Hearts are frequently used to symbolize love in Western art and culture. We bet you've seen this emoticon before: <3. Right? Frequent texters probably know that "<3" means "heart," and people end up using "heart" as a shorthand for "love." You know, "I <3 New York," or "I heart Chuck Bass."
That said, the fact that Mrs. Mallard has "heart trouble" (1) should be taken as more meaningful than just the idea that she's unhealthy. If that were true, she could have ulcers or be allergic to pineapples. But no. Of all the potential illnesses she could have, she has problems with her heart.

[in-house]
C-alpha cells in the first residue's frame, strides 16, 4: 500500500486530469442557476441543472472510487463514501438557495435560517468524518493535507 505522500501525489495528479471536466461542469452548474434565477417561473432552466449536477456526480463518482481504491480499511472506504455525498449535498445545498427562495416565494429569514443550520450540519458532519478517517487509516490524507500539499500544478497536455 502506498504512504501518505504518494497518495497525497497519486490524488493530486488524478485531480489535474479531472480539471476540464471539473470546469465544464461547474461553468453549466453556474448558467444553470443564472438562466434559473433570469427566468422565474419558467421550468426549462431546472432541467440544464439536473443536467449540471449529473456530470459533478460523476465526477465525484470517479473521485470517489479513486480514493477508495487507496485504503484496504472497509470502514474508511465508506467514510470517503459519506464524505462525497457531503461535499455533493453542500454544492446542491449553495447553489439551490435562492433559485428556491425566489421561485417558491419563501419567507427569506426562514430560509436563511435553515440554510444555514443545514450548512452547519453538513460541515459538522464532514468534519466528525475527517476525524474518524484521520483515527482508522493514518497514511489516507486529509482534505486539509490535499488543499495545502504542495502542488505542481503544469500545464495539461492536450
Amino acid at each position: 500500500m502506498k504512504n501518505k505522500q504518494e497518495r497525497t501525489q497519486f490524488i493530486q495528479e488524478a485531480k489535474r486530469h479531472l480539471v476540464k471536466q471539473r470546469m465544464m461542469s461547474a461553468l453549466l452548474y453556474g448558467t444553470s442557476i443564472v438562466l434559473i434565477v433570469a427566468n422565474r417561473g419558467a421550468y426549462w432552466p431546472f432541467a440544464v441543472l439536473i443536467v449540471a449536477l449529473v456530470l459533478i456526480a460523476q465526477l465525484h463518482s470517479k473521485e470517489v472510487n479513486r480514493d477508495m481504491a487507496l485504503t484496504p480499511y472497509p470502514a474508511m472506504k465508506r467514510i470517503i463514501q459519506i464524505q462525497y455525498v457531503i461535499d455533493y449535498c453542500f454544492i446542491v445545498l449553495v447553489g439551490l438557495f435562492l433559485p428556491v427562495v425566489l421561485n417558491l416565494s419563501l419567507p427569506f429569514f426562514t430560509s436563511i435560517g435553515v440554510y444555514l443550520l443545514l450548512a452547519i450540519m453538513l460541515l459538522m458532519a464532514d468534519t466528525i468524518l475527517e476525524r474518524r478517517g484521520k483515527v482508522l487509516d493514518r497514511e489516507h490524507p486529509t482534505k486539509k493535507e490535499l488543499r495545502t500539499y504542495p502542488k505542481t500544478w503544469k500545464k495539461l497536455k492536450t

The late nineteenth-century way this condition is described, as "heart trouble," only reinforces its symbolic meaning. Sure, it's a polite way of describing her condition, but it also reinforces the "trouble" Mrs. Mallard is having with her "heart" within her marriage.
Having "heart trouble" makes it easier for her to dismiss the concept of love with the grand statement, "What did it matter!" (15). Even if Mrs. Mallard wasn't sick, she'd still have "heart trouble" of the emotional kind.